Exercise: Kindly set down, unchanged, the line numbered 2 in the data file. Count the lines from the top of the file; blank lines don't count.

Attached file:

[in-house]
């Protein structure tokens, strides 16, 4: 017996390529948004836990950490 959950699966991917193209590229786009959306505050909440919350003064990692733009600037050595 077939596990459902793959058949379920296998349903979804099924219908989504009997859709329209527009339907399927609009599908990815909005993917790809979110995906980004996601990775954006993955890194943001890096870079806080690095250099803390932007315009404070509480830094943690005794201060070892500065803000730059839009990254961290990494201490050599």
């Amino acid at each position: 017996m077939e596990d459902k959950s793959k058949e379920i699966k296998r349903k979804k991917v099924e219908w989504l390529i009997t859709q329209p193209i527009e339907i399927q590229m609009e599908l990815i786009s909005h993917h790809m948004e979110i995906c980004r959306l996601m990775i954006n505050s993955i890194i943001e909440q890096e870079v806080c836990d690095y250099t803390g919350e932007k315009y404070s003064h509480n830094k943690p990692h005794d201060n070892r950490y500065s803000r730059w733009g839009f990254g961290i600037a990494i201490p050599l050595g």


């Protein structure tokens, strides 16, 4: 017996390529948004836990950490 959950699966991917193209590229786009959306505050909440919350003064990692733009600037050595 077939596990459902793959058949379920296998349903979804099924219908989504009997859709329209527009339907399927609009599908990815909005993917790809979110995906980004996601990775954006993955890194943001890096870079806080690095250099803390932007315009404070509480830094943690005794201060070892500065803000730059839009990254961290990494201490050599």